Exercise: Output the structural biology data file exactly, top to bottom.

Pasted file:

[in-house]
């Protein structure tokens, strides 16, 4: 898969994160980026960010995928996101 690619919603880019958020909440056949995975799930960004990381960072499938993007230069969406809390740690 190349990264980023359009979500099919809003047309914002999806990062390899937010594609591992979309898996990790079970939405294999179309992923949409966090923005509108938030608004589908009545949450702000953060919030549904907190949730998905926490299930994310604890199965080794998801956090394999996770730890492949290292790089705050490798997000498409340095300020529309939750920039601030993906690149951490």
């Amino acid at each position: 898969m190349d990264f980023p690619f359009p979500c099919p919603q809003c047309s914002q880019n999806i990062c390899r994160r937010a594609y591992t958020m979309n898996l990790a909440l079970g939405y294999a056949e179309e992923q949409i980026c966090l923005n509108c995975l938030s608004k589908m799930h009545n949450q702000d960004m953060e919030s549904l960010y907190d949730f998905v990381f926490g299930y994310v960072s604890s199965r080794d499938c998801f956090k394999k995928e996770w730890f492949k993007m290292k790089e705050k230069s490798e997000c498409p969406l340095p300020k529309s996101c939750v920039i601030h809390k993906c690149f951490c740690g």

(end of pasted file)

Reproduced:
[in-house]
């Protein structure tokens, strides 16, 4: 898969994160980026960010995928996101 690619919603880019958020909440056949995975799930960004990381960072499938993007230069969406809390740690 190349990264980023359009979500099919809003047309914002999806990062390899937010594609591992979309898996990790079970939405294999179309992923949409966090923005509108938030608004589908009545949450702000953060919030549904907190949730998905926490299930994310604890199965080794998801956090394999996770730890492949290292790089705050490798997000498409340095300020529309939750920039601030993906690149951490």
């Amino acid at each position: 898969m190349d990264f980023p690619f359009p979500c099919p919603q809003c047309s914002q880019n999806i990062c390899r994160r937010a594609y591992t958020m979309n898996l990790a909440l079970g939405y294999a056949e179309e992923q949409i980026c966090l923005n509108c995975l938030s608004k589908m799930h009545n949450q702000d960004m953060e919030s549904l960010y907190d949730f998905v990381f926490g299930y994310v960072s604890s199965r080794d499938c998801f956090k394999k995928e996770w730890f492949k993007m290292k790089e705050k230069s490798e997000c498409p969406l340095p300020k529309s996101c939750v920039i601030h809390k993906c690149f951490c740690g």